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BRICS Development Bank To Issue Up To $500 Million In Masala Bonds

The offering comes after the bank sold three billion in yuan-denominated green bonds ($435.5 million) on China's interbank market last year

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The New Development Bank set up by the BRICS group of major emerging economies plans to raise up to $500 million via rupee-denominated masala bonds in the second half of the year, the bank's president, K.V. Kamath, said on Thursday.

The BRICS - Brazil, Russia, India, China and South Africa - agreed to create the infrastructure-focussed lender in July 2014 as an alternative to the World Bank. The bank was officially launched a year later.

The offering comes after the bank sold three billion in yuan-denominated green bonds ($435.5 million) on China's interbank market last year aiming to support clean and renewable energy use to reduce carbon emissions.

"We would be ready with the masala bond in local currency in the second half," Kamath told Reuters in an interview in New Delhi. "Thereafter, in sequence, we will look at the other markets as opportunities open up."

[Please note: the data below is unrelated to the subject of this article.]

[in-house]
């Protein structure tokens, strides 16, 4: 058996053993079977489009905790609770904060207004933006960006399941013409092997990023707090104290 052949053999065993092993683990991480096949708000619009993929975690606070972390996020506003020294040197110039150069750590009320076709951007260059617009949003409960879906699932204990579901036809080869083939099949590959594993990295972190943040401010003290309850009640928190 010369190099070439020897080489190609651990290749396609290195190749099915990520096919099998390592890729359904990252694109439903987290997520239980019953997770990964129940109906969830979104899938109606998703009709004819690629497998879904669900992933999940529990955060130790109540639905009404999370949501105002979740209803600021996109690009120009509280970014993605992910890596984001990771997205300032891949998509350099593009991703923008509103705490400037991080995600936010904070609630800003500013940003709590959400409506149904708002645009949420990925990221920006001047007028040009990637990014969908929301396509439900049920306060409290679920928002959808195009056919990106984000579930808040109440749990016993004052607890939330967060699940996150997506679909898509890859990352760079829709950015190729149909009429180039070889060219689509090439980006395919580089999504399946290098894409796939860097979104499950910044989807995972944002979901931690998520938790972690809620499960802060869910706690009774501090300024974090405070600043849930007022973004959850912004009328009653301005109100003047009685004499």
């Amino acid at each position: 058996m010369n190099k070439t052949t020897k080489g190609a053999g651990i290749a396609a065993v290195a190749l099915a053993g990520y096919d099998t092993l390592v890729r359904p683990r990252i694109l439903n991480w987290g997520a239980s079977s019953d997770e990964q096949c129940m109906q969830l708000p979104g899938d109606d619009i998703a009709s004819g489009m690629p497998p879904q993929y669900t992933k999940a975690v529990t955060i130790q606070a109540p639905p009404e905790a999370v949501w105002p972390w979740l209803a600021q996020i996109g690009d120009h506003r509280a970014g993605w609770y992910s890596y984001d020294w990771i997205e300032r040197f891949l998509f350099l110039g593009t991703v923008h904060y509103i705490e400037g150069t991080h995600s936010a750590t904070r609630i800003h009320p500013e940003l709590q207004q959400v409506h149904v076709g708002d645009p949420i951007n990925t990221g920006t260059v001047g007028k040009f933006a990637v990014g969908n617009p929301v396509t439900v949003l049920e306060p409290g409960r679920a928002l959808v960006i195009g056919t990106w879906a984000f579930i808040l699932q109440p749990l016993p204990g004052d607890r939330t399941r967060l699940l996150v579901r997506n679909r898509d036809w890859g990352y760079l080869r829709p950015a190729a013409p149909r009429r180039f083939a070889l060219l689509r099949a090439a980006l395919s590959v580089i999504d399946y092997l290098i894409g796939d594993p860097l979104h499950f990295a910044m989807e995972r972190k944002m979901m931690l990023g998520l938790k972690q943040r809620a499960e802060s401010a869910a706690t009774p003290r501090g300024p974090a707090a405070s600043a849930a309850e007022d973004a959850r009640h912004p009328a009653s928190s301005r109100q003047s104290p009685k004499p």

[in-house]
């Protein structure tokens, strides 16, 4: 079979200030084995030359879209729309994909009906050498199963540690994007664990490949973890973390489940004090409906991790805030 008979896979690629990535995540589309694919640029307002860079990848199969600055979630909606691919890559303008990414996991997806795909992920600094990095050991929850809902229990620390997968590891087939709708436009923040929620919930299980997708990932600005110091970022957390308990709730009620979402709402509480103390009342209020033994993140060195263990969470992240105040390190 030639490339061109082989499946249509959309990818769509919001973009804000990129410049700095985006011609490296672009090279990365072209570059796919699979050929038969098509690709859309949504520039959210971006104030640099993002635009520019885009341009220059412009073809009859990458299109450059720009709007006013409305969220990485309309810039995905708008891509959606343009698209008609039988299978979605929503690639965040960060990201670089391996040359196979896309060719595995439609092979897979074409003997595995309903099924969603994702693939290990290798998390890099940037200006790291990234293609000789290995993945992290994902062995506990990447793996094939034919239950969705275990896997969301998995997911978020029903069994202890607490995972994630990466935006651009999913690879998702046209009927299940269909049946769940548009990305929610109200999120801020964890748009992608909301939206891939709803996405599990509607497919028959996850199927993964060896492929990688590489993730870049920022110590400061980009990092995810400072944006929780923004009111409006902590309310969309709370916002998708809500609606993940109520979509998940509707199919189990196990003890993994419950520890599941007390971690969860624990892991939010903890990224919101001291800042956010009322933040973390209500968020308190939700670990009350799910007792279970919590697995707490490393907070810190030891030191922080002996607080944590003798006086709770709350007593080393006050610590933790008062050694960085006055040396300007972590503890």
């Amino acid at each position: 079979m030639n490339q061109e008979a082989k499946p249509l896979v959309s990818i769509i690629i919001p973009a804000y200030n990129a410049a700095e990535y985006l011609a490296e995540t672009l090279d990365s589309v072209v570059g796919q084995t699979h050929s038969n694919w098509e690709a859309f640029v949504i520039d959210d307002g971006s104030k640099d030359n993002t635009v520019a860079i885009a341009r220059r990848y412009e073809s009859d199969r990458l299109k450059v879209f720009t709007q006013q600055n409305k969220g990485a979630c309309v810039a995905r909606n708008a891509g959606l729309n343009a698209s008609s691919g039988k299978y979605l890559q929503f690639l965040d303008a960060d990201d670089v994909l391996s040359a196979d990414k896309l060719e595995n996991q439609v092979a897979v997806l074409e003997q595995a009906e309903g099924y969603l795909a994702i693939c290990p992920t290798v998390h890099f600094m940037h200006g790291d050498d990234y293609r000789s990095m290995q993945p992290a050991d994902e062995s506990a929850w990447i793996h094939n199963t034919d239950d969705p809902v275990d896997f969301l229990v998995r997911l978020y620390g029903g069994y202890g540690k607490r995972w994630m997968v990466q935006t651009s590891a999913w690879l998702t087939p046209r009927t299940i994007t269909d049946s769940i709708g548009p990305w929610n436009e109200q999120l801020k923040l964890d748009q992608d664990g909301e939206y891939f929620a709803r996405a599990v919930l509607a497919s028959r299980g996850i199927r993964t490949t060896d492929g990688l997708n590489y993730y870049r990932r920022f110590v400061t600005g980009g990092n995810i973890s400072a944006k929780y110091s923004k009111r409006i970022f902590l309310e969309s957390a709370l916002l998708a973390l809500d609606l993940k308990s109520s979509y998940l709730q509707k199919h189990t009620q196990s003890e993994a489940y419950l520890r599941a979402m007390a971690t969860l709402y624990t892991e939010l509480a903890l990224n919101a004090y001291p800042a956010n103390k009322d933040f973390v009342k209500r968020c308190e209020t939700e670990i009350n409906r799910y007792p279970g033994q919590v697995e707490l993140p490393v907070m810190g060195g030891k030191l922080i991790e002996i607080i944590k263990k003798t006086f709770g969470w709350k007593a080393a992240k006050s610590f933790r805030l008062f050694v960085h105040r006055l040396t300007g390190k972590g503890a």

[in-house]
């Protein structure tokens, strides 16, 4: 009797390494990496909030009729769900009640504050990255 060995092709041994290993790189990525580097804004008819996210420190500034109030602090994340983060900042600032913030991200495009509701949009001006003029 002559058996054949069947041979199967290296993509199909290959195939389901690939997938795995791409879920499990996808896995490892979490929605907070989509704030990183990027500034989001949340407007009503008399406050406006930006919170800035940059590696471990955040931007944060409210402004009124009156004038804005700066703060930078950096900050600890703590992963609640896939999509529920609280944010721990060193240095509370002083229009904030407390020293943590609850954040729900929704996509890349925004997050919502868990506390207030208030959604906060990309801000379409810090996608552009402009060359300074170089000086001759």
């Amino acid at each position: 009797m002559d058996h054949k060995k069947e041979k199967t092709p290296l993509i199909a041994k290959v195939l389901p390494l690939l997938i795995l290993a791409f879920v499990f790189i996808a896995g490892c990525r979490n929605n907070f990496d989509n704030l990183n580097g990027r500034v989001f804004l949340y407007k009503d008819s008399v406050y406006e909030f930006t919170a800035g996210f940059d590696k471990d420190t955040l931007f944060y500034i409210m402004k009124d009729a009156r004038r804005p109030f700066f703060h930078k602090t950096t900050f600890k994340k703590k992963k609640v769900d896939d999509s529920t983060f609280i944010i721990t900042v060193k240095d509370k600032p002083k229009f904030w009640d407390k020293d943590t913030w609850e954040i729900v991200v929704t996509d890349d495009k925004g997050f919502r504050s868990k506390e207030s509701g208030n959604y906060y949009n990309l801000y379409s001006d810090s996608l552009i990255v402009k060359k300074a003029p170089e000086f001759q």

A masala bond is one issued outside India but denominated in Indian rupees.

Headquartered in Shanghai, the New Development Bank is seen as the first major achievement of the BRICS countries since they got together in 2009 to press for a bigger say in the global financial order created by Western powers after World War Two.

However, the establishment of the China-led Asian Infrastructure Investment Bank (AIIB) has raised questions about the New Development Bank's relevance, with some commentators casting doubts about Beijing's commitment to the lender.

Kamath played down those concerns, saying the bank was growing as per its schedule.

"We feel most welcome in our host country. We have received the utmost support from China in getting where we are," he said.

"We are growing at the utmost speed that is possible .. We are not finding any constraint."

The creation of the New Development Bank was aimed at addressing a massive infrastructure funding gap in the member countries, which account for almost half the world's population and about one-fifth of global economic output.

The bank, which was founded with an initial authorised capital of $100 billion, started lending last year, funding seven projects worth $1.5 billion.

This year, it plans to fund 15 infrastructure projects in member countries worth up to $3 billion, said Kamath, who ran India's ICICI Bank Ltd from 1996 until 2009.

"We concentrated on building up foundations in the first two years. That task is now complete," said Kamath said.

"As we go along, we will scale up this year what we started last year."


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